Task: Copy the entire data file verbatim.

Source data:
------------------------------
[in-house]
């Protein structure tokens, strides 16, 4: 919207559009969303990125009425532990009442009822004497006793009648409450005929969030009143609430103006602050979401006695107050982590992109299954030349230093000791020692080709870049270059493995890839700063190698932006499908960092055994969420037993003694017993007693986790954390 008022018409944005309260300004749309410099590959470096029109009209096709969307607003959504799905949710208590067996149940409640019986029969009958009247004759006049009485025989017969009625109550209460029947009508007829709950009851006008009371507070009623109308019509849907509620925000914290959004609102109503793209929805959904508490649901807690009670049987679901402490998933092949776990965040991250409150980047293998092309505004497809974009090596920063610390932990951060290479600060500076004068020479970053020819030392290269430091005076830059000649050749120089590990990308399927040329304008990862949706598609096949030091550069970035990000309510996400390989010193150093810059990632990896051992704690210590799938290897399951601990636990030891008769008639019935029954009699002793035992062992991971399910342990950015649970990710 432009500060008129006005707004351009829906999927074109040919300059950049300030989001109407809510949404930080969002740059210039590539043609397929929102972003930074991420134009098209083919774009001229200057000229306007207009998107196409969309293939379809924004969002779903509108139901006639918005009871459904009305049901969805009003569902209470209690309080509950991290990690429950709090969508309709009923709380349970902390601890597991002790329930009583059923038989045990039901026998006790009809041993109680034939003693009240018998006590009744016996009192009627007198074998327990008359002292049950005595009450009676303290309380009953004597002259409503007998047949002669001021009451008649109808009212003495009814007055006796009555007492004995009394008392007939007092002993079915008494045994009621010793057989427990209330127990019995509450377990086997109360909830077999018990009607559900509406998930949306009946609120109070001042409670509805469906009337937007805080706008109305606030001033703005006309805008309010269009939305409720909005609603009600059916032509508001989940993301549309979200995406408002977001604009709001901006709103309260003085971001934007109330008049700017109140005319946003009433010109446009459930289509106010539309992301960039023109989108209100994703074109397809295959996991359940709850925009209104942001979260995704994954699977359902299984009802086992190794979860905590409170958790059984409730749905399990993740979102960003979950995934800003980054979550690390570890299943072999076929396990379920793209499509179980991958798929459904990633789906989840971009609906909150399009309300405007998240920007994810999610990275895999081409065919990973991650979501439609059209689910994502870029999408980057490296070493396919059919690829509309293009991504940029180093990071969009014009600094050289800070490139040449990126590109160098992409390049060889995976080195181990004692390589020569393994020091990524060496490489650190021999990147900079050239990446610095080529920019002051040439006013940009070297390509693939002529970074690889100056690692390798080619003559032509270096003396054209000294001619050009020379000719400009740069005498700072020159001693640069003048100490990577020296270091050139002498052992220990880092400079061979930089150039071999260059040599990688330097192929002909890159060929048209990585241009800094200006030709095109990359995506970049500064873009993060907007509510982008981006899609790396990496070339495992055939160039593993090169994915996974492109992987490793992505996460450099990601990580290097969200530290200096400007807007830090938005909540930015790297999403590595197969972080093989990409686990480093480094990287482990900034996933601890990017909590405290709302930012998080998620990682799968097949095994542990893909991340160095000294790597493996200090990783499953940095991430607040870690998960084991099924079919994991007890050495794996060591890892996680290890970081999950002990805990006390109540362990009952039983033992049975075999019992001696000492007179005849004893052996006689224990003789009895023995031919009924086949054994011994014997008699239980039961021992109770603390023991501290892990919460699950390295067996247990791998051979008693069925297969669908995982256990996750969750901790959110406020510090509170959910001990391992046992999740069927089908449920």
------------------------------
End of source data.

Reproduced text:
[in-house]
């Protein structure tokens, strides 16, 4: 919207559009969303990125009425532990009442009822004497006793009648409450005929969030009143609430103006602050979401006695107050982590992109299954030349230093000791020692080709870049270059493995890839700063190698932006499908960092055994969420037993003694017993007693986790954390 008022018409944005309260300004749309410099590959470096029109009209096709969307607003959504799905949710208590067996149940409640019986029969009958009247004759006049009485025989017969009625109550209460029947009508007829709950009851006008009371507070009623109308019509849907509620925000914290959004609102109503793209929805959904508490649901807690009670049987679901402490998933092949776990965040991250409150980047293998092309505004497809974009090596920063610390932990951060290479600060500076004068020479970053020819030392290269430091005076830059000649050749120089590990990308399927040329304008990862949706598609096949030091550069970035990000309510996400390989010193150093810059990632990896051992704690210590799938290897399951601990636990030891008769008639019935029954009699002793035992062992991971399910342990950015649970990710 432009500060008129006005707004351009829906999927074109040919300059950049300030989001109407809510949404930080969002740059210039590539043609397929929102972003930074991420134009098209083919774009001229200057000229306007207009998107196409969309293939379809924004969002779903509108139901006639918005009871459904009305049901969805009003569902209470209690309080509950991290990690429950709090969508309709009923709380349970902390601890597991002790329930009583059923038989045990039901026998006790009809041993109680034939003693009240018998006590009744016996009192009627007198074998327990008359002292049950005595009450009676303290309380009953004597002259409503007998047949002669001021009451008649109808009212003495009814007055006796009555007492004995009394008392007939007092002993079915008494045994009621010793057989427990209330127990019995509450377990086997109360909830077999018990009607559900509406998930949306009946609120109070001042409670509805469906009337937007805080706008109305606030001033703005006309805008309010269009939305409720909005609603009600059916032509508001989940993301549309979200995406408002977001604009709001901006709103309260003085971001934007109330008049700017109140005319946003009433010109446009459930289509106010539309992301960039023109989108209100994703074109397809295959996991359940709850925009209104942001979260995704994954699977359902299984009802086992190794979860905590409170958790059984409730749905399990993740979102960003979950995934800003980054979550690390570890299943072999076929396990379920793209499509179980991958798929459904990633789906989840971009609906909150399009309300405007998240920007994810999610990275895999081409065919990973991650979501439609059209689910994502870029999408980057490296070493396919059919690829509309293009991504940029180093990071969009014009600094050289800070490139040449990126590109160098992409390049060889995976080195181990004692390589020569393994020091990524060496490489650190021999990147900079050239990446610095080529920019002051040439006013940009070297390509693939002529970074690889100056690692390798080619003559032509270096003396054209000294001619050009020379000719400009740069005498700072020159001693640069003048100490990577020296270091050139002498052992220990880092400079061979930089150039071999260059040599990688330097192929002909890159060929048209990585241009800094200006030709095109990359995506970049500064873009993060907007509510982008981006899609790396990496070339495992055939160039593993090169994915996974492109992987490793992505996460450099990601990580290097969200530290200096400007807007830090938005909540930015790297999403590595197969972080093989990409686990480093480094990287482990900034996933601890990017909590405290709302930012998080998620990682799968097949095994542990893909991340160095000294790597493996200090990783499953940095991430607040870690998960084991099924079919994991007890050495794996060591890892996680290890970081999950002990805990006390109540362990009952039983033992049975075999019992001696000492007179005849004893052996006689224990003789009895023995031919009924086949054994011994014997008699239980039961021992109770603390023991501290892990919460699950390295067996247990791998051979008693069925297969669908995982256990996750969750901790959110406020510090509170959910001990391992046992999740069927089908449920």